the town. Crooked, narrow, and dirty streets are bor. It may appear strange that a poor Indian girl, the dered by rows of irregularly-built houses; and miserable
Indian huts abut close against well-built dwellings, * The date of Salcedo's death was May 1669.
whose size and structure give a certain European cha
racter to the city when viewed from a distance. Without was that of gentie persuasion; her manual, the New bestowing a glance on the busy throng which circulates Testament. Virtue is ever respected by the most disthrough the streets and squares, the varied styles of solute; and Sarah had the satisfaction of seeing that she the buildings sufficiently indicate to the observer how was not only listened to, but obeyed. With no other many different classes of people have united together to power than kindness, she ruled the wild democracy found, in the tropics, and on the very confines of the with greater effect than if armed with all the terrors of perpetual snow, a city of such magnitude, and of so the law. motley an aspect. The wild barrenness of the sur Warming as she went on in her self-imposed duties, rounding scenery, and the extreme cold of the rigorous she gave up one entire working.day in the week, besides climate, the remote and solitary position of the city, Sunday, to the prison, thus devotedly sacrificing no inall denote that one common bond of union must have considerable portion of her means. Having brought drawn together the diversified elements which compose the prisoners into a kind of subjection, she divided them the population of Cerro de Pasco. And so it really is. into classes, and taught them reading and writing; and In this inhospitable region, where the surface of the afterwards, in order to keep them in useful employment, soil produces nothing, nature has buried boundless introduced work of different kinds. The capital with stores of wealth in the bowels of the earth, and the which she commenced these handicraft labours was no silver mines of Cerro de Pasco have drawn people from more than thirty shillings, which she had received in all parts of the world to one point, and for one object.' charitable subscriptions; but with this she procured
some useful materials, such as straw for hats, and cloth
for caps, and the sale of the manufactured articles kept SARAH MARTIN.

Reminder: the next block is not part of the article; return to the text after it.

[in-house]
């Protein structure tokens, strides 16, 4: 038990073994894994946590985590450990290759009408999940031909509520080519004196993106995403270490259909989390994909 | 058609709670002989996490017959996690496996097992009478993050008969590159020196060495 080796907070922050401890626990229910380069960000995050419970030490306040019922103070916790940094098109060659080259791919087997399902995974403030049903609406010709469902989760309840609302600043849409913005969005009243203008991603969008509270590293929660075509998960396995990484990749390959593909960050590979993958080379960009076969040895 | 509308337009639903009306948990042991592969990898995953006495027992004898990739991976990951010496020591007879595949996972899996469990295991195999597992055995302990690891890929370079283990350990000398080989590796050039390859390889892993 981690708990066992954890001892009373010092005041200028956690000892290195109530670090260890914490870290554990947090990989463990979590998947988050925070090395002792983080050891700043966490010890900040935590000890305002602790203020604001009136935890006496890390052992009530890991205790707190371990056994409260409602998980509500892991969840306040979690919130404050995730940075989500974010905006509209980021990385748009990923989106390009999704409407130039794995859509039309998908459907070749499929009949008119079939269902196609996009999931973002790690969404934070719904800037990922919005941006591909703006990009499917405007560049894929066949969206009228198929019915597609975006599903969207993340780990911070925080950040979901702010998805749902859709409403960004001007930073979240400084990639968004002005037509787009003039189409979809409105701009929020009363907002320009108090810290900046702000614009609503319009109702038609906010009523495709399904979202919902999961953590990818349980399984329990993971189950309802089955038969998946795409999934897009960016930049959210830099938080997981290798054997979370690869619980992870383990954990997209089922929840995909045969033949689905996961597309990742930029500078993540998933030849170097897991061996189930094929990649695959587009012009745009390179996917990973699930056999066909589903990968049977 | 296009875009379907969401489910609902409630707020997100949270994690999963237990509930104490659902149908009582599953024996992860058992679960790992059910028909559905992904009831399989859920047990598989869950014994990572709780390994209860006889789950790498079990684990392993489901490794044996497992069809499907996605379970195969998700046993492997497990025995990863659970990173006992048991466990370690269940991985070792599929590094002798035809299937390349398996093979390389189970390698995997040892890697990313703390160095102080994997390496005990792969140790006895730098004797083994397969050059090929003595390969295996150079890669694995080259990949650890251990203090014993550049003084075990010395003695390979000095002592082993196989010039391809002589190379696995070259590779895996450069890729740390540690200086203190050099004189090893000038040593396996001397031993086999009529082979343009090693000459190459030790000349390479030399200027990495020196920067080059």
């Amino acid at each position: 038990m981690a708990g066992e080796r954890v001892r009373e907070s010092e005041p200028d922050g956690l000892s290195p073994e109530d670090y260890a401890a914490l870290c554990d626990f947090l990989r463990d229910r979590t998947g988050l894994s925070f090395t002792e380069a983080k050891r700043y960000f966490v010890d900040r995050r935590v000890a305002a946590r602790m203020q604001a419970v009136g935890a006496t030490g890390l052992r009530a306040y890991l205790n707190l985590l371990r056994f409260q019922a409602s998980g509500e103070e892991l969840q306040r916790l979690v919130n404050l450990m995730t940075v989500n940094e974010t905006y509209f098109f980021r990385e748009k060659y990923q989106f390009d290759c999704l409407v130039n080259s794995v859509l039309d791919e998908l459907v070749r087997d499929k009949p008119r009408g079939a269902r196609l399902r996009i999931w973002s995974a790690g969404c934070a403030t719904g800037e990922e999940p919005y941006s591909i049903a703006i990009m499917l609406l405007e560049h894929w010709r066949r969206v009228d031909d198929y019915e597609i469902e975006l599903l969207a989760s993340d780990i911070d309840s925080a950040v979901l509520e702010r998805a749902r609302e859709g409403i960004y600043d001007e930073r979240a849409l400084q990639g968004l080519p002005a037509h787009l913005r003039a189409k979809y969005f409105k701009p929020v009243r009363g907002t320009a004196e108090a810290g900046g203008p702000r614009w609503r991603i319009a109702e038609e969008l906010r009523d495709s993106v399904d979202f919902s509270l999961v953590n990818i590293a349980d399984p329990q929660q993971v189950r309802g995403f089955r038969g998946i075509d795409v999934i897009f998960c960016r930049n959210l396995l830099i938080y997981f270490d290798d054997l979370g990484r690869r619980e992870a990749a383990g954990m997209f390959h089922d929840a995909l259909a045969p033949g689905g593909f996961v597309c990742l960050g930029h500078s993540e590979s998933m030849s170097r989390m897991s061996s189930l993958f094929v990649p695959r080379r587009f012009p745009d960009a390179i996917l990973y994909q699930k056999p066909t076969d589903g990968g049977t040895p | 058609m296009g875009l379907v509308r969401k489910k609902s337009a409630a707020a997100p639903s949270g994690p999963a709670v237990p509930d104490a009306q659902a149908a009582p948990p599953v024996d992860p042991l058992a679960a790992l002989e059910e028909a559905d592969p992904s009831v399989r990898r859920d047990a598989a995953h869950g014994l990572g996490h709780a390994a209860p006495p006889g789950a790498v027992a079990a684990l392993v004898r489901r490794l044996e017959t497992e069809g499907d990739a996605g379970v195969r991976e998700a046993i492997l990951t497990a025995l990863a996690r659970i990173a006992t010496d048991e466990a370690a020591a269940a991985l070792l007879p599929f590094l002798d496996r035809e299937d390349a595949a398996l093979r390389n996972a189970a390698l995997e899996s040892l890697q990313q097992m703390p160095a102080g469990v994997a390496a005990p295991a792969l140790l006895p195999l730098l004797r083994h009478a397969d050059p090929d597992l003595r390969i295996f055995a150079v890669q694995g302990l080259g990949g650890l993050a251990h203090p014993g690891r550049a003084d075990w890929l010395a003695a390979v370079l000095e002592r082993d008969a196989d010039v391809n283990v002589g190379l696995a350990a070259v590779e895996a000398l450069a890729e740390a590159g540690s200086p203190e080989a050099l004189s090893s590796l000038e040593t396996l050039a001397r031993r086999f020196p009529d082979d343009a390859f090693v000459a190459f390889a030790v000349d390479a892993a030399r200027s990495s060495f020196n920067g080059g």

up the stock. Through these means many female priIn the last number of the 'Edinburgh Review'-one of soners were taught to sew in the prison, and general the best which has appeared for some time—an article industrious habits were created among all. occurs on the subject of “Prison Visiting,' interesting
But Sarah's labours did not end here. She caused from the reference it makes to a case of singular and the adoption of Sunday services in the prison, and she unostentatious benevolence. The history of this case, of being allowed to minister to the spiritual wants of
had now the inestimable privilege, as she considered it, which is quite refreshing, from the quantity of good the inmates on a comprehensive scale. For some time done in comparison with the little said of it by the she read printed sermons, but afterwards delivered principal party concerned, may be given as follows. discourses of her own composition, as more directly
About thirty years ago, the prison of Yarmouth in applicable to her purpose. We are not told to what Norfolk was in the most wretched condition. The sect Sarah belonged, and are therefore unable to gratify prisoners spent their time in gaming, swearing, fight- curiosity on that important particular. As far as we ing, and everything else that was abominable. There have the means of judging, she was a Christian after was no work, no schoolmaster, no clergyman. No divine have harassed either herself or her hearers with doc
the manner of the evangelists; nor does she appear to service was performed on Sunday, nor was any pecu- trinal difficulties or ecclesiastical disputes. She spoke liar attention paid to that day. The whole place was expressly to the understanding and feelings; and, like filthy, confined, and unhealthy, and the inmates were the good vicar of Wakefield in similar circumstances, infested with vermin and skin diseases. All this, it described, in simple and affecting language, the superior would appear, was disregarded by the town authorities, advantages of virtue over vice, of good over bad conand things continued to be as bad as possible till 1819. duct, along with the hopes of a blessed immortality enIn that year a woman was confined in the prison for hav- joyed by those who follow the injunctions of the gospel. ing cruelly maltreated her child; and with the view of Speaking of the efficacy of these prelections, the re
viewer observes :- The cold, laboured eloquence which exercising a beneficial influence over the culprit, a pious boy-bachelors are authorised by custom and constituted female in the neighbourhood bethought herself of visit- authority to inflict upon us—the dry liusks and chips ing her. The name of this excellent though obscure of divinity which they bring forth from the dark female was Sarah Martin. She was an orphan, resided recesses of theology (as it is called) of the Fathers, or with her widowed grandmother at Caister, and now, at of the middle ages-sink into utter worthlessness by twenty-eight years of age, gained a livelihood by sew.
the side of the jail addresses of this poor uneducated ing. She had received only a plain education, and seamstress.', of whom was her congregation usually was no further prepared for undertaking the office of steamboat brought to reap a harvest at some country
composed ? 'Pert London pickpockets, whom a cheap instructor than by the experience she had acquired festival; boors, whom ignorance and distress led into from teaching a class in a Sunday school.